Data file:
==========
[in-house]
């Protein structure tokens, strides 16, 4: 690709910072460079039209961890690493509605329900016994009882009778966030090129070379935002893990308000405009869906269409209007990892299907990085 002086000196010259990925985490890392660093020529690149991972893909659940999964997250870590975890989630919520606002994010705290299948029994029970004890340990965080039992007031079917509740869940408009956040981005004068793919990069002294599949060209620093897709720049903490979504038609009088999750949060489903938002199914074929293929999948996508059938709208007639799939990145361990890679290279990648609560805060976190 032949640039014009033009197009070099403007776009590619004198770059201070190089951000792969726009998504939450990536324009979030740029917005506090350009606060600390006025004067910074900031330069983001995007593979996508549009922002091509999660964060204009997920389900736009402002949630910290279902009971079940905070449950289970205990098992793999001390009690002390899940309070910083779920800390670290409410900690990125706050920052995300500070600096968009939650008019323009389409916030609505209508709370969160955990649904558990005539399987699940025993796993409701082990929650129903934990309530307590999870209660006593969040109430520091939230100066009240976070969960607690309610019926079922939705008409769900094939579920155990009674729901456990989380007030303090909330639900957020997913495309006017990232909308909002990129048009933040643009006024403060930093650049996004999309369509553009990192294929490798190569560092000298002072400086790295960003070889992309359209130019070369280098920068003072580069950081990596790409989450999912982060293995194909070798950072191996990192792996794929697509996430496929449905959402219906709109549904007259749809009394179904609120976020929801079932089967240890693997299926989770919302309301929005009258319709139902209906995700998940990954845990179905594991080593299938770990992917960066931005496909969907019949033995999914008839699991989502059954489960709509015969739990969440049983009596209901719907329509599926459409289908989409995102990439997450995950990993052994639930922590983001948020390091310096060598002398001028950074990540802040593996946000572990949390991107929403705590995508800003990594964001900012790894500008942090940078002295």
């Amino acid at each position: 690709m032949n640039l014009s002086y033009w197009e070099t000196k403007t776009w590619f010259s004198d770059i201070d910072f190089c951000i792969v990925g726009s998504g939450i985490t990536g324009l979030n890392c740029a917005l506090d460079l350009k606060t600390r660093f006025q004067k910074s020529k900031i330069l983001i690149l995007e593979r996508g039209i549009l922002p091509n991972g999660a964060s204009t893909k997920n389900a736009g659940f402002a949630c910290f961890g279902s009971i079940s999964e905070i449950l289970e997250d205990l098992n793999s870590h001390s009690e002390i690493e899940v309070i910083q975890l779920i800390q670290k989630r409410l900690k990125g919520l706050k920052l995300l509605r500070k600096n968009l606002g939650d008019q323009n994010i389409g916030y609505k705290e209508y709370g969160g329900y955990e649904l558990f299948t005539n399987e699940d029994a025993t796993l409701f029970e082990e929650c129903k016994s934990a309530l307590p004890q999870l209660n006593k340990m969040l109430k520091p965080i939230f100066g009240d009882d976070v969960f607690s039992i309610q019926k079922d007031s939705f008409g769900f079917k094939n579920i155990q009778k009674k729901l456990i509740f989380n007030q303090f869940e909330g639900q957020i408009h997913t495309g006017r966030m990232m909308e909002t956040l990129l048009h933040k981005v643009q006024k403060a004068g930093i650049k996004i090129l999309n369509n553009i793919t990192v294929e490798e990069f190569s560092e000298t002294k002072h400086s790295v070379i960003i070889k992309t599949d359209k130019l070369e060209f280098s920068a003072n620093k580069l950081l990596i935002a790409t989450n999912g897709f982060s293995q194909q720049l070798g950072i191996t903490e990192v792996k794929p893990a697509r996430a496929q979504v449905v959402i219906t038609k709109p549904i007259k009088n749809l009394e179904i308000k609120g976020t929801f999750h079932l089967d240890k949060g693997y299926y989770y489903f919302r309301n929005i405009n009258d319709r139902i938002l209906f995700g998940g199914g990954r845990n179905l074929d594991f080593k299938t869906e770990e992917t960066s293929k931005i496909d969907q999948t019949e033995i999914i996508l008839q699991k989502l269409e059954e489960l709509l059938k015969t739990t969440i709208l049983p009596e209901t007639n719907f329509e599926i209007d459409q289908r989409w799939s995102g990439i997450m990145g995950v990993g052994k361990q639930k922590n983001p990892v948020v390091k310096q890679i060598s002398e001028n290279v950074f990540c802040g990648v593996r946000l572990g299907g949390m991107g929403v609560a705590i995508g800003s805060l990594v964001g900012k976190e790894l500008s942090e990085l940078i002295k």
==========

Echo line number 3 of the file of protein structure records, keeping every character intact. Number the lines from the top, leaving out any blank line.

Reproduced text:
């Amino acid at each position: 690709m032949n640039l014009s002086y033009w197009e070099t000196k403007t776009w590619f010259s004198d770059i201070d910072f190089c951000i792969v990925g726009s998504g939450i985490t990536g324009l979030n890392c740029a917005l506090d460079l350009k606060t600390r660093f006025q004067k910074s020529k900031i330069l983001i690149l995007e593979r996508g039209i549009l922002p091509n991972g999660a964060s204009t893909k997920n389900a736009g659940f402002a949630c910290f961890g279902s009971i079940s999964e905070i449950l289970e997250d205990l098992n793999s870590h001390s009690e002390i690493e899940v309070i910083q975890l779920i800390q670290k989630r409410l900690k990125g919520l706050k920052l995300l509605r500070k600096n968009l606002g939650d008019q323009n994010i389409g916030y609505k705290e209508y709370g969160g329900y955990e649904l558990f299948t005539n399987e699940d029994a025993t796993l409701f029970e082990e929650c129903k016994s934990a309530l307590p004890q999870l209660n006593k340990m969040l109430k520091p965080i939230f100066g009240d009882d976070v969960f607690s039992i309610q019926k079922d007031s939705f008409g769900f079917k094939n579920i155990q009778k009674k729901l456990i509740f989380n007030q303090f869940e909330g639900q957020i408009h997913t495309g006017r966030m990232m909308e909002t956040l990129l048009h933040k981005v643009q006024k403060a004068g930093i650049k996004i090129l999309n369509n553009i793919t990192v294929e490798e990069f190569s560092e000298t002294k002072h400086s790295v070379i960003i070889k992309t599949d359209k130019l070369e060209f280098s920068a003072n620093k580069l950081l990596i935002a790409t989450n999912g897709f982060s293995q194909q720049l070798g950072i191996t903490e990192v792996k794929p893990a697509r996430a496929q979504v449905v959402i219906t038609k709109p549904i007259k009088n749809l009394e179904i308000k609120g976020t929801f999750h079932l089967d240890k949060g693997y299926y989770y489903f919302r309301n929005i405009n009258d319709r139902i938002l209906f995700g998940g199914g990954r845990n179905l074929d594991f080593k299938t869906e770990e992917t960066s293929k931005i496909d969907q999948t019949e033995i999914i996508l008839q699991k989502l269409e059954e489960l709509l059938k015969t739990t969440i709208l049983p009596e209901t007639n719907f329509e599926i209007d459409q289908r989409w799939s995102g990439i997450m990145g995950v990993g052994k361990q639930k922590n983001p990892v948020v390091k310096q890679i060598s002398e001028n290279v950074f990540c802040g990648v593996r946000l572990g299907g949390m991107g929403v609560a705590i995508g800003s805060l990594v964001g900012k976190e790894l500008s942090e990085l940078i002295k």